Freakonomics is written by an economist and a journalist, and reads like a work of sociology. The reason for this is that the economist in question – Steven Levitt – has little interest in the stereotypical domain of the economist – stock and shares, fiscal and monetary policy (whatever they are exactly). Instead, Levitt’s interest is in applying the analytical tools of economics to more down to earth topics. So, this book asks a number of seemingly random or nonsensical questions and then tries to find the answers in the available data. The questions in question include (but are not limited to), ‘How is the Ku Klux Klan like a group of real-estate agents?’ (because they both control information in their own interests) and ‘Why do drug dealers still live with their moms?’ (because, apart from the kingpins, drug dealing is a really shitty, low-paid, high-risk job).
The result is a fascinating, very readable series of essays on a number of important topics – how experts serve their own interests, how one’s name affects one’ life chances, and, most controversially, how the legalisation of abortion in America led to a drop in crime a generation later. The essays usually begin with a fairly random introduction, which then sets the scene for the main topic. All conclusions the authors make are based on what the statistics show or don’t show.
A lot of these conclusions seem blindingly obvious, but aren’t widely recognised because they go against conventional wisdom. The introduction admits that, as a narrative, it doesn’t work because of its disjointed nature, but I would say that slaying the dragon of conventional wisdom is the main theme of this book. For instance, conventional wisdom might suggest that policing initiatives in the 1990s helped curbed soaring crime in the US; comparing crime figures, state against state and period against period, shows that such initiatives had little impact. Instead, the authors assert that the legalisation of abortion meant that a lot of low-income, low-education single mothers simply didn’t have children who were statistically the most likely to take up a life of crime.
As already noted, the book is rather disjointed – and I think the chapters could have been ordered differently. The last chapter, which is about what given names say about people’s prospects in life, is relatively trivial, and therefore a weak finale, compared the earlier chapters. Nevertheless, even with all the extra material in the edition I read – newspaper columns, blog posts and the original article by Dubner that led to the book – I found it a pretty captivating read and I wanted to see the authors cover further topics.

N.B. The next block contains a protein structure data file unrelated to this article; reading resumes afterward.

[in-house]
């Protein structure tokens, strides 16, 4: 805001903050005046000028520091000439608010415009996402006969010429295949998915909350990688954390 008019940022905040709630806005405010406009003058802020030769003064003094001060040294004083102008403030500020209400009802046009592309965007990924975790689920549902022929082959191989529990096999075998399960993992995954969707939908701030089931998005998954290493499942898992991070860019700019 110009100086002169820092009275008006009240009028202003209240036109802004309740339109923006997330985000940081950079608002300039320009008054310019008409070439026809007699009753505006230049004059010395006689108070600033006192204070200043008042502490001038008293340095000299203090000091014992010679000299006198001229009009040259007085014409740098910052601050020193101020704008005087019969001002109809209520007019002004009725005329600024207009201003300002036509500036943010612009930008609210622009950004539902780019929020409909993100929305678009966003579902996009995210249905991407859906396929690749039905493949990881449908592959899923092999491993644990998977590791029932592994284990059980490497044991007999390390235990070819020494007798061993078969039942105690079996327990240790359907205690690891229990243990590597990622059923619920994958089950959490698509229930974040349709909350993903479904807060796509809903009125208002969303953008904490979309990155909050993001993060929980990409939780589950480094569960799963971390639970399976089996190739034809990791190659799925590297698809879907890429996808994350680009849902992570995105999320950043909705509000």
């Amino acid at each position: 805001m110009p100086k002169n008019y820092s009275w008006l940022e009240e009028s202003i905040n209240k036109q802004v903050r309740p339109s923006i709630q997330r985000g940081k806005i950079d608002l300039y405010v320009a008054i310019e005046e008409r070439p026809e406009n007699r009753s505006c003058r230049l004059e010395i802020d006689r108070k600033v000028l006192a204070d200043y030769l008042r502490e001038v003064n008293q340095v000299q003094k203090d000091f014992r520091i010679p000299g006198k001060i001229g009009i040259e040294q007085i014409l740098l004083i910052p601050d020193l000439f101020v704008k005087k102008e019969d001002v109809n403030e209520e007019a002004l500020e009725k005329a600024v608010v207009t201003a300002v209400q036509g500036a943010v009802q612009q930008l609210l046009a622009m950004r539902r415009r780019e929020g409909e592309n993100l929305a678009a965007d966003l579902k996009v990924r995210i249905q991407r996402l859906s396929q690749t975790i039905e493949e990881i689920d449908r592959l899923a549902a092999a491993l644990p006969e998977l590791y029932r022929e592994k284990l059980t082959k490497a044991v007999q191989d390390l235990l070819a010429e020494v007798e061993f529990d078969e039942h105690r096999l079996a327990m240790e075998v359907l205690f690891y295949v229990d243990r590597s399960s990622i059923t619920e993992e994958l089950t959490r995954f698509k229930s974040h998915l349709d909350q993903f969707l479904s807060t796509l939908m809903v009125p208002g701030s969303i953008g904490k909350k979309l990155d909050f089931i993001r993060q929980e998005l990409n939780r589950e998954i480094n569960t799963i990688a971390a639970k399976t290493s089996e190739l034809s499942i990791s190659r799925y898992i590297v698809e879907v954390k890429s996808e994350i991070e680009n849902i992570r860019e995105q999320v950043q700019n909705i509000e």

Jason – one of the Korean teachers at our hagwon and also the owner’s brother and therefore my point of contact for non-teaching work stuff – took me into the small office a couple of days ago to talk to me. There were two things he wanted to communicate, one important, one not so important, but also kind of important.
Firstly, the hagwon has offered to renew my contract with a raise of ₩100,000 (about £50 or so (to ₩2.4 million); in fact, my last two ‘Exchange rate watch’ posts have shown that between February and May my salary has gone up by around £75, just by virtue of the strengthening won). I said I would accept.
I have a feeling I should be working at finding a better job somewhere else – somewhere close to Habiba would be very nice – but, basically, I’m just too lazy. But also, I feel comfortable (by and large – see below) with my work, my colleagues and my neighbourhood. There’s also my taekwondo: I like my master a lot, even though some classes can be a bit dull (entailing, for instance, lots of running and some basic exercises). I’m due to have a test for brown belt soon, by the way.
The other thing that Jason mentioned was that Sharon (the owner – in fact, technically not the owner (her husband is), because of something to do with her citizenship (she grew up in Canada … or something)) … where was I? Sharon wants me to be more active in class, more … fun.
I feel that a) this isn’t important because it’s not going to endanger my job (which is to talk English for a while at the students because their parents want them out of the house at an academy because that’s where everyone else’s child is); but b) it’s also a fair comment – at least in relation to some of my classes.
I feel that the atmosphere of a class depends almost entirely on the students. If the students are all bored – they all come into class knowing it’s going to be boring – then it’s a boring class: the work is boring, any conversation I try to make is boring, games are boring, I’m boring.
For this reason, it’s actually quite nice to have the odd student in each class who is very extravert and potentially disruptive – someone you can make jokes with, someone who can enliven his or her classmates. (Of course, it’s a real pain in the arse when there are too many such characters in one class.)
My PL3 class is the main class that Jason’s advice brings to mind. (These are young students – PL denotes Preparatory for eLementary (or so I understand).) It’s a small class – only five students now – so it should be very manageable, but it’s invariably pretty tedious for all concerned.
I’m not the kind of person who manufacture a clownish persona, but I think I ought to be able to do more to make the two lessons I take with this class (Phonics (which is, to be fair, really easy and dull) and Novel (The Little Red Hen at the moment)). Another potential strategy – and one I find appealing – would be to rush through the work (which isn’t difficult) and play games for the bulk of the class. But the two girls in the class would rather doodle than play games. Perhaps I could experiment again with taking my laptop into class and showing videos.
I spoke to Jason again yesterday and he told me that I will be paid both my bonus month’s salary and my deposit of ₩600,000 next month, bringing my total pay to the better part of ₩5 million. Also, I can expect to be sent to Japan for a couple days to get a new (or a renewed) visa. 나이스! (Nice-uh!)